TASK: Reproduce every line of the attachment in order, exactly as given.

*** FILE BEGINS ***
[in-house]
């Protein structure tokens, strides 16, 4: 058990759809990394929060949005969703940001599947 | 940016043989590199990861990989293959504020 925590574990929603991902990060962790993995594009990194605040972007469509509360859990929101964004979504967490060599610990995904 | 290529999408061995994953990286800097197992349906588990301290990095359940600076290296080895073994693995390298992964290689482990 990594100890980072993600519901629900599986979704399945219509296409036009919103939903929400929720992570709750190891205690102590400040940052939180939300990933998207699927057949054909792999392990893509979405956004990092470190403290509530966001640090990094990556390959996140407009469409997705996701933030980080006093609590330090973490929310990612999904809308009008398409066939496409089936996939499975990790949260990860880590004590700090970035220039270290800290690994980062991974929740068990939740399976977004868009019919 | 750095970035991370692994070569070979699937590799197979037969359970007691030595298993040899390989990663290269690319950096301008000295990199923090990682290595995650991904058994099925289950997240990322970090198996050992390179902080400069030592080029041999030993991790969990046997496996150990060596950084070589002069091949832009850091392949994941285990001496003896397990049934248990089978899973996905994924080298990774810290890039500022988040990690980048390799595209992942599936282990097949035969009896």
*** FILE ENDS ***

[in-house]
């Protein structure tokens, strides 16, 4: 058990759809990394929060949005969703940001599947 | 940016043989590199990861990989293959504020 925590574990929603991902990060962790993995594009990194605040972007469509509360859990929101964004979504967490060599610990995904 | 290529999408061995994953990286800097197992349906588990301290990095359940600076290296080895073994693995390298992964290689482990 990594100890980072993600519901629900599986979704399945219509296409036009919103939903929400929720992570709750190891205690102590400040940052939180939300990933998207699927057949054909792999392990893509979405956004990092470190403290509530966001640090990094990556390959996140407009469409997705996701933030980080006093609590330090973490929310990612999904809308009008398409066939496409089936996939499975990790949260990860880590004590700090970035220039270290800290690994980062991974929740068990939740399976977004868009019919 | 750095970035991370692994070569070979699937590799197979037969359970007691030595298993040899390989990663290269690319950096301008000295990199923090990682290595995650991904058994099925289950997240990322970090198996050992390179902080400069030592080029041999030993991790969990046997496996150990060596950084070589002069091949832009850091392949994941285990001496003896397990049934248990089978899973996905994924080298990774810290890039500022988040990690980048390799595209992942599936282990097949035969009896």